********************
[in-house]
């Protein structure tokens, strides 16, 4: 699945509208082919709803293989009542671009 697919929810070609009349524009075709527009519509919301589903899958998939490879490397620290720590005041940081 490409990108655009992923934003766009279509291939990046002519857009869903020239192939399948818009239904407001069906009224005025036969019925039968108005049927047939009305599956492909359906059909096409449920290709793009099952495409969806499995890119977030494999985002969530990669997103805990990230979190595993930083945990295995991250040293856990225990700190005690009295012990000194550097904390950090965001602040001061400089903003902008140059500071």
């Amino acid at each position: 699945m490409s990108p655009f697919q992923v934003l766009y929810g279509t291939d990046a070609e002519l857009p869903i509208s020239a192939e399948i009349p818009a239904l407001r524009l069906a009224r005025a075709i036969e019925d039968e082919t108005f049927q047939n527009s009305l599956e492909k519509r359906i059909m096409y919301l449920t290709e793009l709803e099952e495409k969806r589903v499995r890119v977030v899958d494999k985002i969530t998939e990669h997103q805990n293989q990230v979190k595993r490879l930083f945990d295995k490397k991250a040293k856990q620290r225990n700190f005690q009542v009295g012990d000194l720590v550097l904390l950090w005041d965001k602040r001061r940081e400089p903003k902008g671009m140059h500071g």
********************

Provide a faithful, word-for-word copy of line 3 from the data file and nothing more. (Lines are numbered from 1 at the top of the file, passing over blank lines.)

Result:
């Amino acid at each position: 699945m490409s990108p655009f697919q992923v934003l766009y929810g279509t291939d990046a070609e002519l857009p869903i509208s020239a192939e399948i009349p818009a239904l407001r524009l069906a009224r005025a075709i036969e019925d039968e082919t108005f049927q047939n527009s009305l599956e492909k519509r359906i059909m096409y919301l449920t290709e793009l709803e099952e495409k969806r589903v499995r890119v977030v899958d494999k985002i969530t998939e990669h997103q805990n293989q990230v979190k595993r490879l930083f945990d295995k490397k991250a040293k856990q620290r225990n700190f005690q009542v009295g012990d000194l720590v550097l904390l950090w005041d965001k602040r001061r940081e400089p903003k902008g671009m140059h500071g």